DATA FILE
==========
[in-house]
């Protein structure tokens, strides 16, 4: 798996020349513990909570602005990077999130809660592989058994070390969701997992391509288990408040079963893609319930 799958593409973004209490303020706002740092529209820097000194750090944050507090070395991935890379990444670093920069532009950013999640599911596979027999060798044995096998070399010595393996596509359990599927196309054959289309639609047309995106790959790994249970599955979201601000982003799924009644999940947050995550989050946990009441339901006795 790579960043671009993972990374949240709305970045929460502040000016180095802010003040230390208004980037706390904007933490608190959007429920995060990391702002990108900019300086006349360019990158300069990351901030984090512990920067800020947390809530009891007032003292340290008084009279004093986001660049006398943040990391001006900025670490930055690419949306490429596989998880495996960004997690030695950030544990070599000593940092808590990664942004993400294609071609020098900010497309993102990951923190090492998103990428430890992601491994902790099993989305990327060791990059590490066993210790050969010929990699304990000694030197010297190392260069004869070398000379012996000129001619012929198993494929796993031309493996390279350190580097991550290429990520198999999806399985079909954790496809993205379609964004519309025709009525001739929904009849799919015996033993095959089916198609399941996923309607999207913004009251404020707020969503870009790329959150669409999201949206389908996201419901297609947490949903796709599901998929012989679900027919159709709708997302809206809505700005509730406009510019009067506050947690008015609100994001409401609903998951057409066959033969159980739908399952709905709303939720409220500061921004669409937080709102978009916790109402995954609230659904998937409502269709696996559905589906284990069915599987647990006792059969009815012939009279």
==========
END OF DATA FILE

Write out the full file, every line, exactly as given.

[in-house]
């Protein structure tokens, strides 16, 4: 798996020349513990909570602005990077999130809660592989058994070390969701997992391509288990408040079963893609319930 799958593409973004209490303020706002740092529209820097000194750090944050507090070395991935890379990444670093920069532009950013999640599911596979027999060798044995096998070399010595393996596509359990599927196309054959289309639609047309995106790959790994249970599955979201601000982003799924009644999940947050995550989050946990009441339901006795 790579960043671009993972990374949240709305970045929460502040000016180095802010003040230390208004980037706390904007933490608190959007429920995060990391702002990108900019300086006349360019990158300069990351901030984090512990920067800020947390809530009891007032003292340290008084009279004093986001660049006398943040990391001006900025670490930055690419949306490429596989998880495996960004997690030695950030544990070599000593940092808590990664942004993400294609071609020098900010497309993102990951923190090492998103990428430890992601491994902790099993989305990327060791990059590490066993210790050969010929990699304990000694030197010297190392260069004869070398000379012996000129001619012929198993494929796993031309493996390279350190580097991550290429990520198999999806399985079909954790496809993205379609964004519309025709009525001739929904009849799919015996033993095959089916198609399941996923309607999207913004009251404020707020969503870009790329959150669409999201949206389908996201419901297609947490949903796709599901998929012989679900027919159709709708997302809206809505700005509730406009510019009067506050947690008015609100994001409401609903998951057409066959033969159980739908399952709905709303939720409220500061921004669409937080709102978009916790109402995954609230659904998937409502269709696996559905589906284990069915599987647990006792059969009815012939009279």